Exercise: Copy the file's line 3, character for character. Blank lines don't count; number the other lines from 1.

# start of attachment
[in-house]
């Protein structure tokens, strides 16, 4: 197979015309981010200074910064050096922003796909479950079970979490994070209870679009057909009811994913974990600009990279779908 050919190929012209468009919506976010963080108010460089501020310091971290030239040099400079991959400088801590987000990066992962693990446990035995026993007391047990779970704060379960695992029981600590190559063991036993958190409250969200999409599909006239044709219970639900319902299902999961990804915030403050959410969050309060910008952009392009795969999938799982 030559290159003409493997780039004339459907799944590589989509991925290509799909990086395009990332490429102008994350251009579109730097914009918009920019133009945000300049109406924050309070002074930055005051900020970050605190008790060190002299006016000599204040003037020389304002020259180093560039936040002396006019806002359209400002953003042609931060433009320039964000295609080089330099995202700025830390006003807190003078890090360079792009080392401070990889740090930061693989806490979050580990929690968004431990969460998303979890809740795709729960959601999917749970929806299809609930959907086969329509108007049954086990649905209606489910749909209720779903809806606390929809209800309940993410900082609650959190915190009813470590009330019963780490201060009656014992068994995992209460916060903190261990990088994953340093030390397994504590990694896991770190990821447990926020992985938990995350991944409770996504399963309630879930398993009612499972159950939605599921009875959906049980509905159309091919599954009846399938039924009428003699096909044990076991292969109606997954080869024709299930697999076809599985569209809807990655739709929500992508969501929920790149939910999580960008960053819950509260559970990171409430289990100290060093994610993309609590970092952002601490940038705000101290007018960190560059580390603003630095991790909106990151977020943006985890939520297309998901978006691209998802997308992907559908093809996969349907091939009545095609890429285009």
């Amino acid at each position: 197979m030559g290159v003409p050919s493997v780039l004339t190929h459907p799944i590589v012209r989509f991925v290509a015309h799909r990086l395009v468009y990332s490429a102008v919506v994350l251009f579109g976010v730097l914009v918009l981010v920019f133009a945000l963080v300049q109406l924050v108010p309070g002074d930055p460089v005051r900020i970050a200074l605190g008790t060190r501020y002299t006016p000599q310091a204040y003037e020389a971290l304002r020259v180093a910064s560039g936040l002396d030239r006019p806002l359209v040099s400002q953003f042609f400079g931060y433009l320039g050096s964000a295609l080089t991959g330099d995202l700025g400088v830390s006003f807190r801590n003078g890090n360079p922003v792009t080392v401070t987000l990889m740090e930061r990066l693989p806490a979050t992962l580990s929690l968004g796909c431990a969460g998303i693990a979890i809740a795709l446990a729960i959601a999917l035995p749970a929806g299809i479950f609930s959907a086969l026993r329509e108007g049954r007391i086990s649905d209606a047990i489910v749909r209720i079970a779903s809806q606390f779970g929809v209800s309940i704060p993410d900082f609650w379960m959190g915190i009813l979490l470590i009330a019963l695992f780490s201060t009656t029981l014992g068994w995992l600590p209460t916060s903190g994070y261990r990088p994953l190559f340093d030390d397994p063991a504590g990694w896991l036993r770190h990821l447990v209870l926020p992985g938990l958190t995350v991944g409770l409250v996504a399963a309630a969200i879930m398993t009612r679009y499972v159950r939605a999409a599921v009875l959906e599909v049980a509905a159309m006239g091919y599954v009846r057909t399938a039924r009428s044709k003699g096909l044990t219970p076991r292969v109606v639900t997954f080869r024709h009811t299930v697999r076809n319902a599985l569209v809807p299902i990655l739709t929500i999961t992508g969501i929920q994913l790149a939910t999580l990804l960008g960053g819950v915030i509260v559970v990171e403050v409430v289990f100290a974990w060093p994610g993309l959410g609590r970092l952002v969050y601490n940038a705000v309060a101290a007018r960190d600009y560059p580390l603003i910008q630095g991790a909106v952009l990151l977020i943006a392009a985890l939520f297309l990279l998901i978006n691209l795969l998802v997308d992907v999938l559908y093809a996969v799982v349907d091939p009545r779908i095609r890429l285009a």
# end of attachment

């Amino acid at each position: 197979m030559g290159v003409p050919s493997v780039l004339t190929h459907p799944i590589v012209r989509f991925v290509a015309h799909r990086l395009v468009y990332s490429a102008v919506v994350l251009f579109g976010v730097l914009v918009l981010v920019f133009a945000l963080v300049q109406l924050v108010p309070g002074d930055p460089v005051r900020i970050a200074l605190g008790t060190r501020y002299t006016p000599q310091a204040y003037e020389a971290l304002r020259v180093a910064s560039g936040l002396d030239r006019p806002l359209v040099s400002q953003f042609f400079g931060y433009l320039g050096s964000a295609l080089t991959g330099d995202l700025g400088v830390s006003f807190r801590n003078g890090n360079p922003v792009t080392v401070t987000l990889m740090e930061r990066l693989p806490a979050t992962l580990s929690l968004g796909c431990a969460g998303i693990a979890i809740a795709l446990a729960i959601a999917l035995p749970a929806g299809i479950f609930s959907a086969l026993r329509e108007g049954r007391i086990s649905d209606a047990i489910v749909r209720i079970a779903s809806q606390f779970g929809v209800s309940i704060p993410d900082f609650w379960m959190g915190i009813l979490l470590i009330a019963l695992f780490s201060t009656t029981l014992g068994w995992l600590p209460t916060s903190g994070y261990r990088p994953l190559f340093d030390d397994p063991a504590g990694w896991l036993r770190h990821l447990v209870l926020p992985g938990l958190t995350v991944g409770l409250v996504a399963a309630a969200i879930m398993t009612r679009y499972v159950r939605a999409a599921v009875l959906e599909v049980a509905a159309m006239g091919y599954v009846r057909t399938a039924r009428s044709k003699g096909l044990t219970p076991r292969v109606v639900t997954f080869r024709h009811t299930v697999r076809n319902a599985l569209v809807p299902i990655l739709t929500i999961t992508g969501i929920q994913l790149a939910t999580l990804l960008g960053g819950v915030i509260v559970v990171e403050v409430v289990f100290a974990w060093p994610g993309l959410g609590r970092l952002v969050y601490n940038a705000v309060a101290a007018r960190d600009y560059p580390l603003i910008q630095g991790a909106v952009l990151l977020i943006a392009a985890l939520f297309l990279l998901i978006n691209l795969l998802v997308d992907v999938l559908y093809a996969v799982v349907d091939p009545r779908i095609r890429l285009a």